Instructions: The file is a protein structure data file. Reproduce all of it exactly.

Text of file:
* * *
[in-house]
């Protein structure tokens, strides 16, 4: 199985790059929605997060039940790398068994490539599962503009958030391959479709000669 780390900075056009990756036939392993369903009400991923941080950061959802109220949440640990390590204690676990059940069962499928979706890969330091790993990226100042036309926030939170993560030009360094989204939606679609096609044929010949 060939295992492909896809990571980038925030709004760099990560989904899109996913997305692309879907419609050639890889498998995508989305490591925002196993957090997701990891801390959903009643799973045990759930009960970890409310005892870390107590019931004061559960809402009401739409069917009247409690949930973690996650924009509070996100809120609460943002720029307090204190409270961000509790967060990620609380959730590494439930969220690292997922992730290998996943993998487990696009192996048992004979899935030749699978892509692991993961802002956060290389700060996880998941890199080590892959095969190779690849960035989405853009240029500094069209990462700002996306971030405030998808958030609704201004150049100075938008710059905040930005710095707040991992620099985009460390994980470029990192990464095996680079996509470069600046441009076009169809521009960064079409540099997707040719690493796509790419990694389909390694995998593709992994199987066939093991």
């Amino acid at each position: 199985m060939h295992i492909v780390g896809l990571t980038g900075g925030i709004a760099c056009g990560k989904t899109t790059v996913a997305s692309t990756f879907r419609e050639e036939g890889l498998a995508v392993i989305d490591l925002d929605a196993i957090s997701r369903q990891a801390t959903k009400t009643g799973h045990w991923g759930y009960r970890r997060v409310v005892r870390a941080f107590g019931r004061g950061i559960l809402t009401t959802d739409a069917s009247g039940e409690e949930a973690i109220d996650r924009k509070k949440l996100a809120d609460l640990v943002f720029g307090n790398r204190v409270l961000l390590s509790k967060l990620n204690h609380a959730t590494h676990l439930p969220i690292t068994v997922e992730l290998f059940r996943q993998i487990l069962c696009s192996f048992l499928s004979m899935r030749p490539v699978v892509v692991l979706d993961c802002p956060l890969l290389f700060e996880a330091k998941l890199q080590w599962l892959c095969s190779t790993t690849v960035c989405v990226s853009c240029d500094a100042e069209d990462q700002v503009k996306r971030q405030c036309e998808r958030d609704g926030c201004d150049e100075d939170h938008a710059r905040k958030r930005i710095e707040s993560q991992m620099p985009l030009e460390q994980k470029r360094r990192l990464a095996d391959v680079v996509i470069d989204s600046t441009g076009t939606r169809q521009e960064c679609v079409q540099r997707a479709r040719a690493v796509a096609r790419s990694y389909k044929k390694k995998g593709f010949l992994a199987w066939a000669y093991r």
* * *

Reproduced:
[in-house]
């Protein structure tokens, strides 16, 4: 199985790059929605997060039940790398068994490539599962503009958030391959479709000669 780390900075056009990756036939392993369903009400991923941080950061959802109220949440640990390590204690676990059940069962499928979706890969330091790993990226100042036309926030939170993560030009360094989204939606679609096609044929010949 060939295992492909896809990571980038925030709004760099990560989904899109996913997305692309879907419609050639890889498998995508989305490591925002196993957090997701990891801390959903009643799973045990759930009960970890409310005892870390107590019931004061559960809402009401739409069917009247409690949930973690996650924009509070996100809120609460943002720029307090204190409270961000509790967060990620609380959730590494439930969220690292997922992730290998996943993998487990696009192996048992004979899935030749699978892509692991993961802002956060290389700060996880998941890199080590892959095969190779690849960035989405853009240029500094069209990462700002996306971030405030998808958030609704201004150049100075938008710059905040930005710095707040991992620099985009460390994980470029990192990464095996680079996509470069600046441009076009169809521009960064079409540099997707040719690493796509790419990694389909390694995998593709992994199987066939093991």
């Amino acid at each position: 199985m060939h295992i492909v780390g896809l990571t980038g900075g925030i709004a760099c056009g990560k989904t899109t790059v996913a997305s692309t990756f879907r419609e050639e036939g890889l498998a995508v392993i989305d490591l925002d929605a196993i957090s997701r369903q990891a801390t959903k009400t009643g799973h045990w991923g759930y009960r970890r997060v409310v005892r870390a941080f107590g019931r004061g950061i559960l809402t009401t959802d739409a069917s009247g039940e409690e949930a973690i109220d996650r924009k509070k949440l996100a809120d609460l640990v943002f720029g307090n790398r204190v409270l961000l390590s509790k967060l990620n204690h609380a959730t590494h676990l439930p969220i690292t068994v997922e992730l290998f059940r996943q993998i487990l069962c696009s192996f048992l499928s004979m899935r030749p490539v699978v892509v692991l979706d993961c802002p956060l890969l290389f700060e996880a330091k998941l890199q080590w599962l892959c095969s190779t790993t690849v960035c989405v990226s853009c240029d500094a100042e069209d990462q700002v503009k996306r971030q405030c036309e998808r958030d609704g926030c201004d150049e100075d939170h938008a710059r905040k958030r930005i710095e707040s993560q991992m620099p985009l030009e460390q994980k470029r360094r990192l990464a095996d391959v680079v996509i470069d989204s600046t441009g076009t939606r169809q521009e960064c679609v079409q540099r997707a479709r040719a690493v796509a096609r790419s990694y389909k044929k390694k995998g593709f010949l992994a199987w066939a000669y093991r």